Today between 7:30 and 14:00, Lubos OK2BVG and
I successfully completed a two-way contact on 8.97 kHz. We believe that this is
the first international QSO ever on VLF.
The distance between Breclav (JN88KS) and Nuernberg
(JN59NJ 69es) is approximately 424 km. The weekend before, Lubos and I had found
that we could see each other's VLF transmissions from our small home antennas in
a slow spectrogram, using about 0.45 millihertz FFT resolution ("DFCW-6000").
This long integration requires about 2000 seconds of continuous non-interrupted
carrier to reach full sensitivity.
We decided to use absolute frequency encoding of
characters ("MFSK-37" mode), which has a simple structure but is significantly
more efficient than two-frequency DFCW. The software signal generators in
SpecLab were used to create 30 minute dashes by editing the frequency in 1 mHz
steps every half hour. This can be automated by opening a textfile which
is read by the "periodic actions" function. Between transmissions,
additional half-hour gaps were inserted to let the FFT ring down, and allow for
Characters are identified by reading the
frequencies above 8970.000 Hz, with 8970.000 to .009 assigned to the numbers,
.010 idle or space, and .011 to .036 the letters A-Z. Lubos used a Rubidium
standard to lock his transmit samplerate, while both receivers and my TX were
synchronized by military MSK signals from GQD (22.1 kHz) and DHO (23.4 kHz).
With about 80 watts from an audio amplifier, I
could get up to 0.38 A antenna current into my top-loaded vertical 9 m above the
roof, radiating on the order of 10 to 15 microwatts. I believe that Lubos is
using similar equipment, perhaps a couple of dB stronger. For receive, my
soundcard was connected straight to the loading coil and antenna, whereas Lubos
has an active probe at a quiet site remote from his TX
We wanted to go for a "full QSO" format with
reports and confirmations, beyond the rudimentary three-dash "micro-QSO" format
which was used in June 2009 between DJ2LF and myself. With single-letter
suffixes, we ended up proceeding as follows:
07:30-08:30 "NB" ;Lubos'
call: df6Nm de ok2Bvg
09:00-10:30 "BNM" ;my reply and report: Bvg Nm
11:00-12:00 "RO" ;his confirmation and
12:30-14:00 "RTU" ;my confirmation and thank you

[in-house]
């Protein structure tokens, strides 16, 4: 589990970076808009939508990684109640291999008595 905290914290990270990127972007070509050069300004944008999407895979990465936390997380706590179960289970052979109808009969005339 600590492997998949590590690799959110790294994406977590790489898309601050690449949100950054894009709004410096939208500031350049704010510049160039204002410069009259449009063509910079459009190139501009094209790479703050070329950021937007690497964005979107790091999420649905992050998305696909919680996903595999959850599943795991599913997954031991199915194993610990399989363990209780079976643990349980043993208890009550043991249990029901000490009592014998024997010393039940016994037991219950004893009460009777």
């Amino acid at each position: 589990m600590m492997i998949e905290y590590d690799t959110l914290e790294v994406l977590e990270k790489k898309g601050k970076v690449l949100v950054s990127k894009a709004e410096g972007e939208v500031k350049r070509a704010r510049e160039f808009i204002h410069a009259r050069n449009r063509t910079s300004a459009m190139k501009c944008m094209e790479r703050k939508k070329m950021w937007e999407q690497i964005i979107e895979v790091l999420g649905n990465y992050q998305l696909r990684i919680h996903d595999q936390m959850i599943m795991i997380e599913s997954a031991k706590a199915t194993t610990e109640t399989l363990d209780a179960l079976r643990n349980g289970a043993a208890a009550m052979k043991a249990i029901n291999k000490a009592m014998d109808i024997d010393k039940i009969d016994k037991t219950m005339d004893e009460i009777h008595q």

Although today the noise was not as low as it had
been before, we managed to exchange the essential information in 5.5 hours until
13 UT, after which QRN from lightning in southeast Europe became strong enough
to obliterate further copy.
Attached image contains captures from Lubos'
grabber at Apollons temple (top) and my receiver (bottom), with screenshots from
the DK7FC and OE3GHB grabbers pasted inbetween. The original captures are
spectrograms were stretched to the same timescale (5 min/pixel). On the left
hand side, you can see a MFSK pre-test from Lubos, sending his call to hs own
grabber at very low power. There was also a long dash from OE3GHB on 8970.030,
and a carrier from DJ8WX on 8970.022 is visible at DK7FC.
The rightmost part of the captures shows the
essential eight dashes from our QSO. You can see that I had almost lost
Lubos' "B" when my noise blanker triggered heavily on local QRM, inducing me to
give an "M" rather than "O" report. But hovering the cursor to 8:15 UT does show
the peak at 8970.012 Hz in the spectrum graph. My final "R" is just barely
visible at .028, whereas the following "TU" at .030 and .031 ended up drowning
in the increasing noise.
Thanks again to Lubos for the effort and
patience! Although exchanging half-hour symbols is tedious and may sound
boring to some, both of us enjoyed it and actually found it quite exciting.
Sent: Friday, March 16, 2012 11:46 PM
Subject: VLF: MFSK-37 tests above 8970 today
To explore the possibility of further two-way VLF contacts from my
home antenna, I have conducted a test in MFSK-37 mode this morning. I was hoping
to reach 0.42 mHz ("6000") grabbers using UT-synchronized half-hour dashes.
Similar to an earlier kite experiment, I used absolute frequency
encoding of characters in 1 mHz steps (0 = 8970.000, 1 = 8970.001, ... 9 =
8970.009, idle = 8970.010, A = 8970.011, .. Z = 8970.036 Hz).
The plan was to transmit my complete callsign in 2.5 hours between 8:00 and
10:30. Unfortunately DHO locking failed during the first two characters,
which came out some 9 mHz low. Attached image shows what was actually
sent according to my "monitor", which is a high harmonic of the transmitted
VLF signal accidentally aliased into the LF TA window.
I was pleased to find all the dashes showing up clearly as bright
dots on the OK2BVG "6000" grabber, and even left visible traces in his
"600" window. As I had also received Lubos' transmission last weekend
with a good margin in 0.48 mHz, a two-way QSO between us would probably be
feasible within a few hours.
Paul Nicholson's 0.278 mHz super-sensitive spectrogram also shows the
transmission at 120 degrees azimuth, even though the dashes were really too
short to reach full SNR in this bandwidth.
Results on the DK7C grabber were not quite as good, with only a single
clear dot on .006 Hz. This may partly have been due to the previously
experienced daytime minimum at our distance (180 km). Nothing distictive
was visible at OE3GHB, who is at similar distance as OK2BVG, but seems to
have suffered from a bit of local QRM at the time.
Again we find that a great deal is possible with very modest means...